It’s difficult to nail all three films in a trilogy. If the first – or even second – film in a series has won critical acclaim, the pressure is on to repeat the success with the concluding chapter. But it has been done several times.
There are a few different types of film trilogies. There are the influential blockbusters, many of which defined their respective genres in the 1970s and 1980s. Then there are the trilogies in which each film is “spiritually” connected by an idea or running theme.
Regardless of why it exists, each film in a series should be complemented by the films surrounding it. Below, we rank what we believe to be the 10 greatest film trilogies of all time.
It should be noted that we’ve counted the series that received a fourth entry decades on (for example, Indiana Jones) and omitted the ones that became a four-part series within 10 years (sorry to Toy Story and Jason Bourne).
10. The Living Dead trilogy
Horror trilogies are rare to come by, if only because they become cash cows spawning countless more sequels (see: Halloween, Friday the 13th, Saw). George A Romero’s zombie films (Night of the Living Dead, 1968, Dawn of the Dead, 1978 and Day of the Dead, 1985) work as chilling, gory horrors, but also as a commentary on society, consumerism and how the human race is more dangerous than the undead – perhaps a tired trope now largely thanks to The Walking Dead, but a scintillating one back then. Jacob Stolworthy
9. The Back to the Future trilogy
It’s hard to know how Back to the Future would have fared had Michael J Fox not been cast as Marty McFly. The fun he brings to the role alongside Christopher Lloyd’s Doc Brown is what gives Robert Zemeckis’s time travel trilogy its zest. Filled with endlessly quotable moments and scenes that will be parodied forever more, all three Back to the Future films are perfect family viewing. JS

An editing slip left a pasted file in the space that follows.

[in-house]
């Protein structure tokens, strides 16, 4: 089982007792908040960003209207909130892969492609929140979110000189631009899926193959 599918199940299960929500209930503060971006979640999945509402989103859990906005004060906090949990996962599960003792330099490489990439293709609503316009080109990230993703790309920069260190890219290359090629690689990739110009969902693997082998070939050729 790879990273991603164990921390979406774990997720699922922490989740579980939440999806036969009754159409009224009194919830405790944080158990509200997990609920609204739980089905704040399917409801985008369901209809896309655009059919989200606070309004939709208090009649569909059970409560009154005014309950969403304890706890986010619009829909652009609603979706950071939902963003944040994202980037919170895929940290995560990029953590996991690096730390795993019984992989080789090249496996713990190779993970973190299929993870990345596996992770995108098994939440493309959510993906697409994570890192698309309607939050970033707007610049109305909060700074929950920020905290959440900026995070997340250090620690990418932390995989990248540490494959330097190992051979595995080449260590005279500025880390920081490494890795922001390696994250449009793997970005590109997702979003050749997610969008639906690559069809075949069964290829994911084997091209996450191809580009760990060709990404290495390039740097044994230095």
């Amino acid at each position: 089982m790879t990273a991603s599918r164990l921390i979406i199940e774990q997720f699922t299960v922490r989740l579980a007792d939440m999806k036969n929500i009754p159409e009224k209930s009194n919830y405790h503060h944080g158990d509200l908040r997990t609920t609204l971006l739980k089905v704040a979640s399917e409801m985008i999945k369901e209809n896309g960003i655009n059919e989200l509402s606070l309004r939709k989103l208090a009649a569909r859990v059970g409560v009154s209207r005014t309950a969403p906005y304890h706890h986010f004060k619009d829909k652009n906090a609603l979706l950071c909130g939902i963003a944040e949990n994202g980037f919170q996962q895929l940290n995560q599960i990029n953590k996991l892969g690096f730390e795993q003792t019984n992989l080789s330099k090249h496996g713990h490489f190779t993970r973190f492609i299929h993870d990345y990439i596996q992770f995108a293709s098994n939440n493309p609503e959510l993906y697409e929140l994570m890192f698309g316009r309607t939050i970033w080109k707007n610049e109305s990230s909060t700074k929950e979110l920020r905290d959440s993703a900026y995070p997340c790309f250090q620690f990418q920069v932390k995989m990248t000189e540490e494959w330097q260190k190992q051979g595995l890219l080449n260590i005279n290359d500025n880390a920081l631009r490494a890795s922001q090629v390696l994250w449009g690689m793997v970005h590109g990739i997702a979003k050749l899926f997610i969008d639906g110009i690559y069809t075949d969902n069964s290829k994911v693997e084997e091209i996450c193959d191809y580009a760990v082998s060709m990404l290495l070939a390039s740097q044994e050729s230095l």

8. The Indiana Jones trilogy
There is something warming about the old-fashioned style of the adventures on display in the Indiana Jones trilogy (we’re not including the belated and bonkers fourth instalment of The Kingdom of the Crystal Skull from 2008). George Lucas penned the stories, but it was superstar director Steven Spielberg who brought the narratives to life wonderfully between 1981 and 1989. Raiders of the Lost Ark, The Temple of Doom and The Last Crusade all contain perfect blends of mystery, action and humour, and it doesn’t take a lot to look past the slightly awkward chronology of the films and enjoy what proved to be an important role in the career of Harrison Ford. Alex Pattle
7. The Dark Knight trilogy
Christopher Nolan nailed the approach on his Dark Knight trilogy, digging out key themes and tones from the comic book history of Batman while making layered ‘Nolan’ movies each time. The thrilling momentum of The Dark Knight (2008) and Heath Ledger’s performance as The Joker overshadowed Batman Begins (2005) somewhat, but that first instalment is a vital, inspired origin story. The Dark Knight Rises (2012) suffers from a surprising lack of attention to detail in places, but is much better than some moviegoers remember. AP
6, The Godfather trilogy